Abiotic stresses pose serious threats to growth and productivity of crop plants worldwide. We describe the isolation of a novel gene, designated LmSAP, from Lobularia maritime to exploit the potential of this halophyte as a genetic resource to improve salt and ionic tolerance in plants and, particularly, in cereals. These results show that LmSAP is a potentially useful candidate gene for engineering salt and ionic tolerance in cultivated plants.

Published online 16 October 2017

FP17181NaCl markedly improved the reproductive capacity of the euhalophyte Suaeda salsa

Jianrong Guo, Yandi Li, Guoliang Han, Jie Song and Baoshan Wang
 

Reproductive growth is very important for plant survival and population establishment under salinity. It remains unknown whether the reproductive process of Suaeda salsa is affected by salinity. NaCl markedly increased the reproductive growth of S. salsa by increasing flower number and fertility. Unravelling the mechanisms of plant salt tolerance will be helpful for improving agricultural production.

Published online 16 October 2017

FP17184Protecting cotton crops under elevated CO2 from waterlogging by managing ethylene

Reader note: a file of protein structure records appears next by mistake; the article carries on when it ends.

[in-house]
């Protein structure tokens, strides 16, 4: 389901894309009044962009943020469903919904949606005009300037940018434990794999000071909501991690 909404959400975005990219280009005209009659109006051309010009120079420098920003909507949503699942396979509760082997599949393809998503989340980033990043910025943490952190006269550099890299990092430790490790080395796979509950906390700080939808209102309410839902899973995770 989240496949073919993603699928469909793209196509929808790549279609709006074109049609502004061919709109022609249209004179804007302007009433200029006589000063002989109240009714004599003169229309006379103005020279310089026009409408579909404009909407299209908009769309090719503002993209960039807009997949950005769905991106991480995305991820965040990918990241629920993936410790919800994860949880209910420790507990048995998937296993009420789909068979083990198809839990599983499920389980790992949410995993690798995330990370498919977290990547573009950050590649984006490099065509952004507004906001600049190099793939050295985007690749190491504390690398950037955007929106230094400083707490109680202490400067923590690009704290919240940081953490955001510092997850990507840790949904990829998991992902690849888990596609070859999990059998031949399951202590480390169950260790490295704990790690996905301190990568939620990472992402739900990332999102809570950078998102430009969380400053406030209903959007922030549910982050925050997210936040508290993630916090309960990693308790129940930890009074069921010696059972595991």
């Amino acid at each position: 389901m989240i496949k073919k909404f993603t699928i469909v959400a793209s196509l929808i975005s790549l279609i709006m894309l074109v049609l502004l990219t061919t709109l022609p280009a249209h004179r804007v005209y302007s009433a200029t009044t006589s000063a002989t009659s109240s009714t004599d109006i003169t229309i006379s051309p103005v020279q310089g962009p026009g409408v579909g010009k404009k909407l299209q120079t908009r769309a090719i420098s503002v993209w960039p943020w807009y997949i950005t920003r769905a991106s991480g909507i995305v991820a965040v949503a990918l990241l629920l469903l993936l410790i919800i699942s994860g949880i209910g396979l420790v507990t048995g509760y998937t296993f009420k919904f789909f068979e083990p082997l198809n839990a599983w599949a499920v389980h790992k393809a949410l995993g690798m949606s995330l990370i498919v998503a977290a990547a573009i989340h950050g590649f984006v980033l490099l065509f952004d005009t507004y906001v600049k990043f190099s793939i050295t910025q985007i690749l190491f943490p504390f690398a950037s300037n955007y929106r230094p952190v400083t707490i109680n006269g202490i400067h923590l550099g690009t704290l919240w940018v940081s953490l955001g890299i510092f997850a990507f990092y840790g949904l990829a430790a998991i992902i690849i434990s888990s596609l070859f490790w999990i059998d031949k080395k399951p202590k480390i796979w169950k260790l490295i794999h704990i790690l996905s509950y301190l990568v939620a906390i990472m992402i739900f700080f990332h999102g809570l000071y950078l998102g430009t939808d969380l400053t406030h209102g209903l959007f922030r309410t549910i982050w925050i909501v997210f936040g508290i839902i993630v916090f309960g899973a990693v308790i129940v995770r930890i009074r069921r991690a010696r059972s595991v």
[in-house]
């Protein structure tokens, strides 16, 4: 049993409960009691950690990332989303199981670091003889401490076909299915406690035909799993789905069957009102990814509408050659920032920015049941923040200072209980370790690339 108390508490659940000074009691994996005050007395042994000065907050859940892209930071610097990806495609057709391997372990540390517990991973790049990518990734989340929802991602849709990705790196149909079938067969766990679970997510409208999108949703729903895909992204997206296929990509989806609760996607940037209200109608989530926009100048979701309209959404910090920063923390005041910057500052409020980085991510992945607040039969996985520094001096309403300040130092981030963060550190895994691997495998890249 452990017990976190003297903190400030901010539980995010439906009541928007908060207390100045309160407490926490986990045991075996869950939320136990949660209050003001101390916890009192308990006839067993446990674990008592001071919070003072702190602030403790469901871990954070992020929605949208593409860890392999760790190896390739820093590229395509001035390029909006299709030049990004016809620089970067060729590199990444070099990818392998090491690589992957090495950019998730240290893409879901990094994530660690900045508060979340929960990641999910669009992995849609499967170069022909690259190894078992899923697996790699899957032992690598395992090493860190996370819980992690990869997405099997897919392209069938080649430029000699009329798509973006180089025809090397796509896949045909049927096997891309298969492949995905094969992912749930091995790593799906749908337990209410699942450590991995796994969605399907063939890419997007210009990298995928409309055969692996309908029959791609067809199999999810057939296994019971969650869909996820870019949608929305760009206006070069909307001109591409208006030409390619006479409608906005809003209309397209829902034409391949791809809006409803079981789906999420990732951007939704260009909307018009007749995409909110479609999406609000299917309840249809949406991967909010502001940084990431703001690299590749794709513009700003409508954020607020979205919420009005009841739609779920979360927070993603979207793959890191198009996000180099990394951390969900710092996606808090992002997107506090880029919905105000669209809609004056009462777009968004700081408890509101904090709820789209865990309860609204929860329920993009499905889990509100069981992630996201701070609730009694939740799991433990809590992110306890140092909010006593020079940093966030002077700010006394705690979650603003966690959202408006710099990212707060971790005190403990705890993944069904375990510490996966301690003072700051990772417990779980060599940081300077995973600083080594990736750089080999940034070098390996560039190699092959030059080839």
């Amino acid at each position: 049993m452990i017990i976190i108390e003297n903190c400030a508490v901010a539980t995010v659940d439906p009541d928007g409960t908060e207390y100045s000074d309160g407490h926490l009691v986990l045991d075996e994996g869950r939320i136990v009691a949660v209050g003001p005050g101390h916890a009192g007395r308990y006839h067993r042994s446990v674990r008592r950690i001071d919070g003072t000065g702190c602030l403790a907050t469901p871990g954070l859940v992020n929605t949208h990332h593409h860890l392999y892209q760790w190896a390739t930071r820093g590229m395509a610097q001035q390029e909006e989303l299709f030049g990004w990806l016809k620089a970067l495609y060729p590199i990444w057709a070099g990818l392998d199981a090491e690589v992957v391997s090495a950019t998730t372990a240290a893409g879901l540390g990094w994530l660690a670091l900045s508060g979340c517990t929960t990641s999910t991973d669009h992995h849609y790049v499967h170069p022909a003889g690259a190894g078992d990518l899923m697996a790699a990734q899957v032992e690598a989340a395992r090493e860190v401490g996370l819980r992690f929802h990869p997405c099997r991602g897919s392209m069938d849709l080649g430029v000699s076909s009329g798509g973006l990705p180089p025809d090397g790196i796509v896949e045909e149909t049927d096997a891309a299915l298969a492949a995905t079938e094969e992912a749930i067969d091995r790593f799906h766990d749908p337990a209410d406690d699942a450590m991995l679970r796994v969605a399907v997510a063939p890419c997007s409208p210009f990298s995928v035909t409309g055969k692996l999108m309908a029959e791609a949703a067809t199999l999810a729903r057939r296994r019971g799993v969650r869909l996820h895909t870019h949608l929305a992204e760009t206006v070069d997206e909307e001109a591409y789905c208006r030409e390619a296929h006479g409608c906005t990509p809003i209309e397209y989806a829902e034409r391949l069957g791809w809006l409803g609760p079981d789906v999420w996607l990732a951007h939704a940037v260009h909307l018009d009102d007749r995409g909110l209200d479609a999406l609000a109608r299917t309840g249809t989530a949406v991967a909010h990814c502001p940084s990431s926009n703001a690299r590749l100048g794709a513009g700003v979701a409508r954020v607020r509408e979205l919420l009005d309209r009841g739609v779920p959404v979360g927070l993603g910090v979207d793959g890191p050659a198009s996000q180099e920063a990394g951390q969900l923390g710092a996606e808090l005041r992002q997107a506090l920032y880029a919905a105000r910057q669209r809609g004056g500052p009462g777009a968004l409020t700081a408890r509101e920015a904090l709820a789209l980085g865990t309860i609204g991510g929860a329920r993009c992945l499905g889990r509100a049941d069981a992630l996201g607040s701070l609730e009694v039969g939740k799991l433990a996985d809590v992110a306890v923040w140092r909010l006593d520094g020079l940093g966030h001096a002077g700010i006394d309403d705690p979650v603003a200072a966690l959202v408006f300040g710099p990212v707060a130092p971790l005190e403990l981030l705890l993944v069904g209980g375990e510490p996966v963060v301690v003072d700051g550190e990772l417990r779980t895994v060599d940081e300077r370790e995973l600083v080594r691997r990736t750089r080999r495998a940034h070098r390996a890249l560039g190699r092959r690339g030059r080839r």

Ullah Najeeb, Daniel K. Y. Tan, Michael P. Bange and Brian J. Atwell
 

Ethylene-induced abscission of young cotton fruits is a major lint yield limiting factor in cotton crop production under stressed environments. Extreme weather events such as long-term soil waterlogging and elevated CO2 can increase fruit loss caused by ethylene production in cotton. Our study showed that the physiological and yield performance of cotton crops under future environments can potentially be improved by mitigating ethylene action.

Published online 10 October 2017

FP17167Co-inoculation of maize with Azospirillum brasilense and Rhizobium tropici as a strategy to mitigate salinity stress

Josiane Fukami, Clara de la Osa, Francisco Javier Ollero, Manuel Megías and Mariangela Hungria
 

Salinity is a major factor affecting crop production worldwide. We identified enzymatic and genetic mechanisms in maize that confer tolerance against abiotic stresses when inoculated with plant growth-promoting bacteria. Inoculation with the elite strains identified in this study, of Azospirillum brasilense (Ab-V6) and Rhizobium tropici (CIAT 899) might represent a valuable and sustainable strategy to mitigate salinity stress.

Published online 02 October 2017

FP16444Aquaporin AtTIP5;1 as an essential target of gibberellins promotes hypocotyl cell elongation in Arabidopsis thaliana under excess boron stress

Yongqi Pang, Jintong Li, Bishu Qi, Mi Tian, Lirong Sun, Xuechen Wang and Fushun Hao
 

Gibberellins (GAs) promote hypocotyl elongation by controlling the expression of many genes in plants. However, only a few target genes of GAs have been identified to date. The paper provides strong evidence that tonoplast aquaporin AtTIP5;1 mediates GA-stimulated hypocotyl cell elongation under excess boron condition in Arabidopsis. The finding highlights the essential roles of vacuoles and boron in GA signalling in plants.